Hamilton, Walton Hale (1881–1958)

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Although Walton Hale Hamilton never formally studied law, he became an influential member of the faculty of Yale Law School and one of the nation's leading experts on government regulation of the economy. Hamilton's many books discussing the relationship between the government and the economic order include Prices and Price Policies (1938), The Patterns of Competition (1940), Patents and Free Trade (1941), and The Politics of Industry (1957). In these and other works, Hamilton criticized as unrealistic the traditional view of the American economy as a self-regulating free market; he pointed out that the government is deeply enmeshed in the economy, often at the urgent request of the private sector. Hamilton's most substantial contribution to constitutional scholarship, The Power to Govern, written with Douglass Adair (1937), followed naturally from his other interests. Exploring the intellectual background of the framing of the Constitution, Hamilton and Adair focused on the meaning of the word "commerce"; they concluded that the Framers intended to grant the national government broad powers through the Constitution's commerce clause to regulate all forms of economic activity resulting in transactions across state lines, thus implicitly supporting the constitutionality of new deal federal regulation.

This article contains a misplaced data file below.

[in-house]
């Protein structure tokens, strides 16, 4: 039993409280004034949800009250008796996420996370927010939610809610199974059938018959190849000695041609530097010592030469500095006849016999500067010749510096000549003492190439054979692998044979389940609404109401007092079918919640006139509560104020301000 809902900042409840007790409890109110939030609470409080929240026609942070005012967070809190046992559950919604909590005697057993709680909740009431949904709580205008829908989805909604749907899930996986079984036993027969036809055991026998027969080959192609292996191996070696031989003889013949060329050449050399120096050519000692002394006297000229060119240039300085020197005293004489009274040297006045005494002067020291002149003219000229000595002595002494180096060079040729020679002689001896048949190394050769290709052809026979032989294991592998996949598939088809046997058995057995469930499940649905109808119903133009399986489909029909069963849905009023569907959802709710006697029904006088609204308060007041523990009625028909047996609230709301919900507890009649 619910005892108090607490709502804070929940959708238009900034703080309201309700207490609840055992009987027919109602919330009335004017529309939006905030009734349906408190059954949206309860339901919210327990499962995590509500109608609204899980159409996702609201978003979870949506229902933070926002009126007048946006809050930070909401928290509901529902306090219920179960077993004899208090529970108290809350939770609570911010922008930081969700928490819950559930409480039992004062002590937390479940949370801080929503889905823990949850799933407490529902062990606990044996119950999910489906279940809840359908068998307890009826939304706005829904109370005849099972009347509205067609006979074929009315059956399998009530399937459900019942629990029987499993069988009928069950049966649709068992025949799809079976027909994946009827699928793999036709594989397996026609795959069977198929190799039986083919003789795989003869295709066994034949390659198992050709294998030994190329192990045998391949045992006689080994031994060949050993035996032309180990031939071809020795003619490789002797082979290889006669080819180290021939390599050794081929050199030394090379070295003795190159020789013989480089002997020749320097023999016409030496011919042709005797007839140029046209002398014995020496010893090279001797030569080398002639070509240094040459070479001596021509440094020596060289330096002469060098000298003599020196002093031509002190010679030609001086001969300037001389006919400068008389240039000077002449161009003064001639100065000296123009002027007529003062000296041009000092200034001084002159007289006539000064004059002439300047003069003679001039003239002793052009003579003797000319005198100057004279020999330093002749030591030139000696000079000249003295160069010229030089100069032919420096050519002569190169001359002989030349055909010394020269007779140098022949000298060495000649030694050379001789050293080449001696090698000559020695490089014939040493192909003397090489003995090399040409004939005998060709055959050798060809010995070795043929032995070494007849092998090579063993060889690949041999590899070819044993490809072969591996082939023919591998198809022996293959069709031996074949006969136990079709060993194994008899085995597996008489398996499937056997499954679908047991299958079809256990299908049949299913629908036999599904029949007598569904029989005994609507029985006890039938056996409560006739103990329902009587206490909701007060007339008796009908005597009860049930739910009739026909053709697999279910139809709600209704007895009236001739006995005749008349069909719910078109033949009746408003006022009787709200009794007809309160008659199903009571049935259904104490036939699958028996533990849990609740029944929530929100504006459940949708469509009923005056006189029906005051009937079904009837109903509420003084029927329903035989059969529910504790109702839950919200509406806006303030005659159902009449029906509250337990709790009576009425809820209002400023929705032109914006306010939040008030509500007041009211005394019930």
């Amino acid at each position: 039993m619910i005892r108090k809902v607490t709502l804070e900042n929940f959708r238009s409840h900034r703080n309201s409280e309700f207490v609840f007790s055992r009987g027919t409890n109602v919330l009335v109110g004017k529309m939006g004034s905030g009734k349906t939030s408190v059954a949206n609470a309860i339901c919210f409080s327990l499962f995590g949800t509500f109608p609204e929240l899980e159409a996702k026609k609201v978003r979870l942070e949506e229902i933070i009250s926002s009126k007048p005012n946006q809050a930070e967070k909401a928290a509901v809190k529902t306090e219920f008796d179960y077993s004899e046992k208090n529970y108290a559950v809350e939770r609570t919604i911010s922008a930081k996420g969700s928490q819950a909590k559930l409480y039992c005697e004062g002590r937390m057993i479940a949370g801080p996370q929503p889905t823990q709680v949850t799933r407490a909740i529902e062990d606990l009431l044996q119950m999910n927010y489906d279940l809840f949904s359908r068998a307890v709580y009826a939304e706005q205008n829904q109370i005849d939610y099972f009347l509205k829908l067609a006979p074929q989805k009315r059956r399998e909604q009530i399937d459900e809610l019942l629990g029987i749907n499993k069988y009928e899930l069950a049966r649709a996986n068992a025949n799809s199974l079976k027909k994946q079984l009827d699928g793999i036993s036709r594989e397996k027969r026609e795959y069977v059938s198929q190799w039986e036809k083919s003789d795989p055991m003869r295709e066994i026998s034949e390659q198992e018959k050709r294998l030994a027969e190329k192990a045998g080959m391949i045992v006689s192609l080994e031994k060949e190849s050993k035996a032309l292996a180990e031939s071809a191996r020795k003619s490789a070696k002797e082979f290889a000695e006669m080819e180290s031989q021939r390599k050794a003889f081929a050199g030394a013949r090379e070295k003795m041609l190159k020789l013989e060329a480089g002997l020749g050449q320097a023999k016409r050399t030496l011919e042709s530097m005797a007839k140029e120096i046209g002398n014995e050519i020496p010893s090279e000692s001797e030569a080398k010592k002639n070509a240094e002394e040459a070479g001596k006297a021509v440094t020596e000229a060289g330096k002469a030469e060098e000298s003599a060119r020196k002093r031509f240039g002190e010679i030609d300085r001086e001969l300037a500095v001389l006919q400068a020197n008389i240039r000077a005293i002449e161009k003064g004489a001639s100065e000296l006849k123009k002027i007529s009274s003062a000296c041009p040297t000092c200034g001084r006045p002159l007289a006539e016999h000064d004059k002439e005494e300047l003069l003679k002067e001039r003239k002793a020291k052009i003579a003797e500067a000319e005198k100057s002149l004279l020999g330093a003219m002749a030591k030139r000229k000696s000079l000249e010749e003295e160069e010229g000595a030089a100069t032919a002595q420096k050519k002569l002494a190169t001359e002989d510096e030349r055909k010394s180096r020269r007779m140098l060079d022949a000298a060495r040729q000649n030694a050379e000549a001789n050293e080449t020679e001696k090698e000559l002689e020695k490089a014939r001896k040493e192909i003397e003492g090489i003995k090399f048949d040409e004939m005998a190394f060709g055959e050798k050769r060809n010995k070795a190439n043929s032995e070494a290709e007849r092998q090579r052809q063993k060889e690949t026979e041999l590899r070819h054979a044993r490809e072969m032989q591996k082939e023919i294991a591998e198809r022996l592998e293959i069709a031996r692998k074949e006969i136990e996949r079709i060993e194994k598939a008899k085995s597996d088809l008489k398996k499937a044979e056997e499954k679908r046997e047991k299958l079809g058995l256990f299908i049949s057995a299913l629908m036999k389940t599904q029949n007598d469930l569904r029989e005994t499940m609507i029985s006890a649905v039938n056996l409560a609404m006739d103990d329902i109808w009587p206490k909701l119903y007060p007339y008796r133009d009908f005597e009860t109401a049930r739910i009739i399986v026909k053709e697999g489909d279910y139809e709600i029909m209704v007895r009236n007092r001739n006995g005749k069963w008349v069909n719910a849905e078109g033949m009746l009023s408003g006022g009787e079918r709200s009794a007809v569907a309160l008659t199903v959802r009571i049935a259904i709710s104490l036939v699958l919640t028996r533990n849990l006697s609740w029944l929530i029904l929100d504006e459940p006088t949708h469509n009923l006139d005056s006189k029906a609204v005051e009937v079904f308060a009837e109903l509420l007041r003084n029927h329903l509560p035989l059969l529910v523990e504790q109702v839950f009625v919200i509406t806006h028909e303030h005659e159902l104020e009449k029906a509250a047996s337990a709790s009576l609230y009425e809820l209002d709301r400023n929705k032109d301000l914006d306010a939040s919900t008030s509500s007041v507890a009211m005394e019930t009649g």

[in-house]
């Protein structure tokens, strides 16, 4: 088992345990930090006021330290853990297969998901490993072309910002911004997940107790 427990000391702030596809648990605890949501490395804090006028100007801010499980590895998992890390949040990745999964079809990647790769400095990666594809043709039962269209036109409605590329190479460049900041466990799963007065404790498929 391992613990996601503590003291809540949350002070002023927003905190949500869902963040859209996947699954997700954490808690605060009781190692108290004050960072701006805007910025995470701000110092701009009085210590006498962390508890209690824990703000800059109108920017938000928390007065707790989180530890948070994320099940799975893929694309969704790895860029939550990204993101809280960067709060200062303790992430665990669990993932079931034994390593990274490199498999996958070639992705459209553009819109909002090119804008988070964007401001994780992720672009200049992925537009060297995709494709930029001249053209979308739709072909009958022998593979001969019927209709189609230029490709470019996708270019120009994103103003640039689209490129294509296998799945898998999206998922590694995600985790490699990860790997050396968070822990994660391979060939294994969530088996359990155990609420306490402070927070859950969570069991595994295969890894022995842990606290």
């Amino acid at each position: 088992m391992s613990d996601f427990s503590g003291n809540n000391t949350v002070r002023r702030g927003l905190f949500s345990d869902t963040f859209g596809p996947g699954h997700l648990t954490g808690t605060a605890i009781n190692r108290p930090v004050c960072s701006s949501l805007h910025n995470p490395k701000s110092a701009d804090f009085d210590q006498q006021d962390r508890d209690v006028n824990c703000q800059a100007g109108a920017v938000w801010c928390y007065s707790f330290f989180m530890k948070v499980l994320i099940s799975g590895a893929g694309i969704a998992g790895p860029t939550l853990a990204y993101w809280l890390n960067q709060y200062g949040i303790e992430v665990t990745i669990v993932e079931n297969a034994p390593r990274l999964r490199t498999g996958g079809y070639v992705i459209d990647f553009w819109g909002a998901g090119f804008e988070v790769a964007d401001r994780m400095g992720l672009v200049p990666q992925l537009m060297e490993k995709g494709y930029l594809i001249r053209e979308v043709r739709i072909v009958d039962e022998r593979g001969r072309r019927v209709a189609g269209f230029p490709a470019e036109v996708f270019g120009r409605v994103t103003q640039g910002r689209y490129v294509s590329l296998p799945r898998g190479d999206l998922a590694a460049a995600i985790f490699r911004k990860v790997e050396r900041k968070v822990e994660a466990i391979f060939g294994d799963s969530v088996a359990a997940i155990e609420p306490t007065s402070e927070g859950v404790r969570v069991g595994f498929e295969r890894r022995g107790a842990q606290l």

Richard B. Bernstein

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Hamilton, Walton Hale (1881–1958)

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